Even though the 2012 tornado activity is already well above the year-to-date average for 2005-2011, Standard & Poor says the insurance and reinsurance industries should be able to sustain the losses, including the twisters that wreaked havoc on the Midwest.
“Insurance and reinsurance companies have barely caught their breath after sustaining more than $100 billion in catastrophe losses from 2011 global events, and they are already assessing this year’s damage from catastrophes,” says S&P in its March 15 Global Credit Portal.
However, the ratings agency adds that while the local impact from recent tornadoes is severe, the industry should be able to manage the losses. S&P also points out that the losses for the February-March outbreak are far less than the April-May outbreak in 2011 that saw $20 billion in insured losses from tornadoes and severe storms.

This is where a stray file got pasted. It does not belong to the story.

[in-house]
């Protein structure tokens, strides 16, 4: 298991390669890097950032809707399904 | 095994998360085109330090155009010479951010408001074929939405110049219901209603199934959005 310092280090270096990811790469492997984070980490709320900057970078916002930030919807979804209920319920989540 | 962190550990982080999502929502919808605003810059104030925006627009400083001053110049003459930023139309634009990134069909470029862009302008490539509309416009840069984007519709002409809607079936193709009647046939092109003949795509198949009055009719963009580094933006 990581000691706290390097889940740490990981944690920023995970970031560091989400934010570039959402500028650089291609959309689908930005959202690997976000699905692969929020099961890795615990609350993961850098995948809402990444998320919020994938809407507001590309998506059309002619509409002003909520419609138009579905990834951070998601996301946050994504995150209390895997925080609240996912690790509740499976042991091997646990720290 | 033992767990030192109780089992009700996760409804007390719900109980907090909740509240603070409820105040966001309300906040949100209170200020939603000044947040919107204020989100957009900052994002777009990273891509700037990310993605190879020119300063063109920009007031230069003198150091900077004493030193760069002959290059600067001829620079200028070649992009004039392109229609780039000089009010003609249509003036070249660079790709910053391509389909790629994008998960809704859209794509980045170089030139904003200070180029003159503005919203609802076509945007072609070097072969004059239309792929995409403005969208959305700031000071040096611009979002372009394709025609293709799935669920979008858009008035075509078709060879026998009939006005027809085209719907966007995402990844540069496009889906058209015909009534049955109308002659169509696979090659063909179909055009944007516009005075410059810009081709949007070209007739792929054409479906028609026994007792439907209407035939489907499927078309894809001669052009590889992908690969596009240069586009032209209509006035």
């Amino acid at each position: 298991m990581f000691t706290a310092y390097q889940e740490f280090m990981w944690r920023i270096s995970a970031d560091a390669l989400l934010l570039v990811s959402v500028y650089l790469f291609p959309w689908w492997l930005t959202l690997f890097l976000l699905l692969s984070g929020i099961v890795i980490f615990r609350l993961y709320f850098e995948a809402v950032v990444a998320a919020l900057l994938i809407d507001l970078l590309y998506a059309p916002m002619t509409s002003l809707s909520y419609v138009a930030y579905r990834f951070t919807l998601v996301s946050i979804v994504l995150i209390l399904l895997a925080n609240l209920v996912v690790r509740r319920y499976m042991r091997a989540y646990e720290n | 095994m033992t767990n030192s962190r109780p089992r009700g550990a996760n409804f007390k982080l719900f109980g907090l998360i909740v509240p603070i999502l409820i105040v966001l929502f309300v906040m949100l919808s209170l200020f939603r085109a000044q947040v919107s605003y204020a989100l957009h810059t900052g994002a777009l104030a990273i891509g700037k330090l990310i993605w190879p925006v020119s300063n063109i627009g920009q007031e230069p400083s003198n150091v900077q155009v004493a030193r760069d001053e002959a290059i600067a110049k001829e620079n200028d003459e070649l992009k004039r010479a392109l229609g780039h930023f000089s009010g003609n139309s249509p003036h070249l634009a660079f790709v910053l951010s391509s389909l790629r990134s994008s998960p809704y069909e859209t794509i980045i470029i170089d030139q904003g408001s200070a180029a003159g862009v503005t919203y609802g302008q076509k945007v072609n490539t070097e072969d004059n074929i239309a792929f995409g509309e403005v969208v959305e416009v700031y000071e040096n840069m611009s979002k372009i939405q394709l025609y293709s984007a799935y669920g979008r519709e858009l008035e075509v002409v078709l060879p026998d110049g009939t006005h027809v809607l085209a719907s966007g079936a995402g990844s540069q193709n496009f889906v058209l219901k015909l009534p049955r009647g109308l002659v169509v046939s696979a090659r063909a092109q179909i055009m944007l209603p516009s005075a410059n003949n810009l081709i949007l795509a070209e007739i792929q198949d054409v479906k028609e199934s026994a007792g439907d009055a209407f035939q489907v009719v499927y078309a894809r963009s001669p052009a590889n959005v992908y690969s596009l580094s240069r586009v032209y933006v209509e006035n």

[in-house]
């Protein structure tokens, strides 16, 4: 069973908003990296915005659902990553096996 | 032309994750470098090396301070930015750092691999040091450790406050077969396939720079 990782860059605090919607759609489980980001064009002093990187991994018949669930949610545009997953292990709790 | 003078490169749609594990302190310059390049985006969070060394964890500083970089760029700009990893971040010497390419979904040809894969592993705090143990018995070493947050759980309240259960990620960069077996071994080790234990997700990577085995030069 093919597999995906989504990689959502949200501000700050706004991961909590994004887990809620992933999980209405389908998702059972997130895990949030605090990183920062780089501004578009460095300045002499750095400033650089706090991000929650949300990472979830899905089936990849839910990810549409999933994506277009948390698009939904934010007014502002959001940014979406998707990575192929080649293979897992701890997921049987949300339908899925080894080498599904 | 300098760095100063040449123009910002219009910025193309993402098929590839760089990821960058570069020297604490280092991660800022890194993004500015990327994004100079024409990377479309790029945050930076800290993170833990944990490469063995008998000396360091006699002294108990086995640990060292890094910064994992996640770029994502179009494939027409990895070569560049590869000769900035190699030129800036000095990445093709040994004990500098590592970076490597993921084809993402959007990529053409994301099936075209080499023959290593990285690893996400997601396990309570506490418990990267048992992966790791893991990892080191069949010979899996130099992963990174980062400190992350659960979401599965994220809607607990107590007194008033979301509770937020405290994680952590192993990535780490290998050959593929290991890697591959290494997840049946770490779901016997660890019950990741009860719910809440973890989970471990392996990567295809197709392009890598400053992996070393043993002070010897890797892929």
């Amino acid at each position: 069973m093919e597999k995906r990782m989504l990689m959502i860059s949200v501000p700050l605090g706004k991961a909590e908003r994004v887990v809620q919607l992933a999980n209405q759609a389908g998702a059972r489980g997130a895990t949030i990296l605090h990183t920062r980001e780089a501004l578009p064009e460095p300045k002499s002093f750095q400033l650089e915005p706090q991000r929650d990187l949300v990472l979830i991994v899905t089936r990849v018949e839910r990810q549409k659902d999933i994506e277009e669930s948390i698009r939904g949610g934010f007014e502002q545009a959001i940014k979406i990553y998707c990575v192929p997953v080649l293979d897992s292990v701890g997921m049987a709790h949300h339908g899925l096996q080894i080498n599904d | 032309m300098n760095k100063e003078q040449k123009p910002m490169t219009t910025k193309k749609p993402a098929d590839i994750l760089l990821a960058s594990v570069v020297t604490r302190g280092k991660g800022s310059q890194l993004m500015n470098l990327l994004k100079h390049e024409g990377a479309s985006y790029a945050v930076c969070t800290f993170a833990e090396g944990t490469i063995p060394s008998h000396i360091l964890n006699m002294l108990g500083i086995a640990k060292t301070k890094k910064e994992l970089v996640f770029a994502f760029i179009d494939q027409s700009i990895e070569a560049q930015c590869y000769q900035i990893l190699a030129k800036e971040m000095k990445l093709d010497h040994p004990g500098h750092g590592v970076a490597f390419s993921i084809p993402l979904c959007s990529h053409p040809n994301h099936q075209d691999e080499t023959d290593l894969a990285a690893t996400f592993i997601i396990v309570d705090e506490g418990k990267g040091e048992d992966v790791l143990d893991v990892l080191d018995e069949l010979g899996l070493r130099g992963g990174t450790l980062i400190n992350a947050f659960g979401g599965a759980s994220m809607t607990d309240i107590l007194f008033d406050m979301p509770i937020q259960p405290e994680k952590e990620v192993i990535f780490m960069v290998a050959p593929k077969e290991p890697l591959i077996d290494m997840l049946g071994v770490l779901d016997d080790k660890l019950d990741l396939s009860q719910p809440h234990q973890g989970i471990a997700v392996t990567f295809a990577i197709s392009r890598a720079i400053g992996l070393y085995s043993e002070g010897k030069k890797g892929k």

S&P notes that a “stark contrast” between the 2011 and 2012 outbreaks is that the 2012 tornadoes occurred in less densely populated locations with lower property values. The ratings agency says it does not expect the February-March tornadoes to trigger any of its rated catastrophe bonds and adds that the storms are likely to have a larger impact on regional carriers.